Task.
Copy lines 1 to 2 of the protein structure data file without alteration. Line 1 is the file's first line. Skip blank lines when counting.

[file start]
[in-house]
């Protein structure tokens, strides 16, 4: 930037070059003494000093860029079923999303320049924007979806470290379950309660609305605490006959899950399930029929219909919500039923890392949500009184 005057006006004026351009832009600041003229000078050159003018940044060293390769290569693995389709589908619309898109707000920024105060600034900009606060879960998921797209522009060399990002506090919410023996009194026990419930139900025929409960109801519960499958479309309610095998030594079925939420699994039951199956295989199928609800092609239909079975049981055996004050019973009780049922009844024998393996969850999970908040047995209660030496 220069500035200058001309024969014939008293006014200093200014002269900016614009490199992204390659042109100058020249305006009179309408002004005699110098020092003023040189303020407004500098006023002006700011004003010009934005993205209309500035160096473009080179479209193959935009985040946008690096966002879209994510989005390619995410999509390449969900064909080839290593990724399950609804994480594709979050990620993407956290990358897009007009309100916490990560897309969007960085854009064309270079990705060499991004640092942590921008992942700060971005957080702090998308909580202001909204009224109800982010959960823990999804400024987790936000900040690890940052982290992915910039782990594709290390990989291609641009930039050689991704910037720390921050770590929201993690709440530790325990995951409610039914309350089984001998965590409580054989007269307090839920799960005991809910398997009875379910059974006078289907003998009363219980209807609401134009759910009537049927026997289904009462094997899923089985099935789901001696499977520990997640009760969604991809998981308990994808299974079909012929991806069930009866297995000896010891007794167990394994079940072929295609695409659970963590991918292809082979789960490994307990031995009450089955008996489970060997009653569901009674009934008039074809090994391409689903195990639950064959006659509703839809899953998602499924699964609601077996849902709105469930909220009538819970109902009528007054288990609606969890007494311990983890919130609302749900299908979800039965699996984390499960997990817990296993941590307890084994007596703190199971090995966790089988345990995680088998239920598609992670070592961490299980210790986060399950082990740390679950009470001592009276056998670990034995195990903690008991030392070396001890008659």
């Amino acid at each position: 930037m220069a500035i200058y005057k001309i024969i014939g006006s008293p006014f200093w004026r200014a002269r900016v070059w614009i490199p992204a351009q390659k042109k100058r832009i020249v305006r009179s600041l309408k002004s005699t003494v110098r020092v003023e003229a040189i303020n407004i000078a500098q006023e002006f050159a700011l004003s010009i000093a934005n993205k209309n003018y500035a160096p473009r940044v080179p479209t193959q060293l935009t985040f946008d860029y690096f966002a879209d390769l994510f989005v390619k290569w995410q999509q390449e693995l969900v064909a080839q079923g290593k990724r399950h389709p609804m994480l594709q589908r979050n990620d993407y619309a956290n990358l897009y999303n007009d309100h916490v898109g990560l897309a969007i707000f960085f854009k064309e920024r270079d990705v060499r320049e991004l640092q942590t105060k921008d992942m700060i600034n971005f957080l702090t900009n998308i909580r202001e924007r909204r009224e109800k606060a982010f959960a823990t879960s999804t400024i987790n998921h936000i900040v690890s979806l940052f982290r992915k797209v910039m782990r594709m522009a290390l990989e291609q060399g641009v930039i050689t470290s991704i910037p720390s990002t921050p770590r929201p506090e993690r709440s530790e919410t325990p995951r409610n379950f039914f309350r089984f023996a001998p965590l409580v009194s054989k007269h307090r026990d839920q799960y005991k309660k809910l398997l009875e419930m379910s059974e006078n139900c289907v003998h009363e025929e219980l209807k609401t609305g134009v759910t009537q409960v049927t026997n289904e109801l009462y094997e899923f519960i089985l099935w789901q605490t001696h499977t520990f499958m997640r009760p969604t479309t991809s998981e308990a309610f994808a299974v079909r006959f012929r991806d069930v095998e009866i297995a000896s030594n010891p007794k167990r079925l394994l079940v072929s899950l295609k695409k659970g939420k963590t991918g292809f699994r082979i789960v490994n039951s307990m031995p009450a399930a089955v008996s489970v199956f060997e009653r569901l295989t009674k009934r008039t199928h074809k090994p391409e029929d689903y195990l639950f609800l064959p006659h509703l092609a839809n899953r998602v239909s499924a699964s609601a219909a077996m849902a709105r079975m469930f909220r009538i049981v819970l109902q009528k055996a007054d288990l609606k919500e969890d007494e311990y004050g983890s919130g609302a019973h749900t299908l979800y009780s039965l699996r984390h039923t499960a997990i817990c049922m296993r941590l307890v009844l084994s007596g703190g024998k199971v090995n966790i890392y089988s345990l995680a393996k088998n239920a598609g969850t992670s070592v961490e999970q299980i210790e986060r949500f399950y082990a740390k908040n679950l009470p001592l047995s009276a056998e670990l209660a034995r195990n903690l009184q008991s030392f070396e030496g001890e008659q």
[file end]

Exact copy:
[in-house]
């Protein structure tokens, strides 16, 4: 930037070059003494000093860029079923999303320049924007979806470290379950309660609305605490006959899950399930029929219909919500039923890392949500009184 005057006006004026351009832009600041003229000078050159003018940044060293390769290569693995389709589908619309898109707000920024105060600034900009606060879960998921797209522009060399990002506090919410023996009194026990419930139900025929409960109801519960499958479309309610095998030594079925939420699994039951199956295989199928609800092609239909079975049981055996004050019973009780049922009844024998393996969850999970908040047995209660030496 220069500035200058001309024969014939008293006014200093200014002269900016614009490199992204390659042109100058020249305006009179309408002004005699110098020092003023040189303020407004500098006023002006700011004003010009934005993205209309500035160096473009080179479209193959935009985040946008690096966002879209994510989005390619995410999509390449969900064909080839290593990724399950609804994480594709979050990620993407956290990358897009007009309100916490990560897309969007960085854009064309270079990705060499991004640092942590921008992942700060971005957080702090998308909580202001909204009224109800982010959960823990999804400024987790936000900040690890940052982290992915910039782990594709290390990989291609641009930039050689991704910037720390921050770590929201993690709440530790325990995951409610039914309350089984001998965590409580054989007269307090839920799960005991809910398997009875379910059974006078289907003998009363219980209807609401134009759910009537049927026997289904009462094997899923089985099935789901001696499977520990997640009760969604991809998981308990994808299974079909012929991806069930009866297995000896010891007794167990394994079940072929295609695409659970963590991918292809082979789960490994307990031995009450089955008996489970060997009653569901009674009934008039074809090994391409689903195990639950064959006659509703839809899953998602499924699964609601077996849902709105469930909220009538819970109902009528007054288990609606969890007494311990983890919130609302749900299908979800039965699996984390499960997990817990296993941590307890084994007596703190199971090995966790089988345990995680088998239920598609992670070592961490299980210790986060399950082990740390679950009470001592009276056998670990034995195990903690008991030392070396001890008659």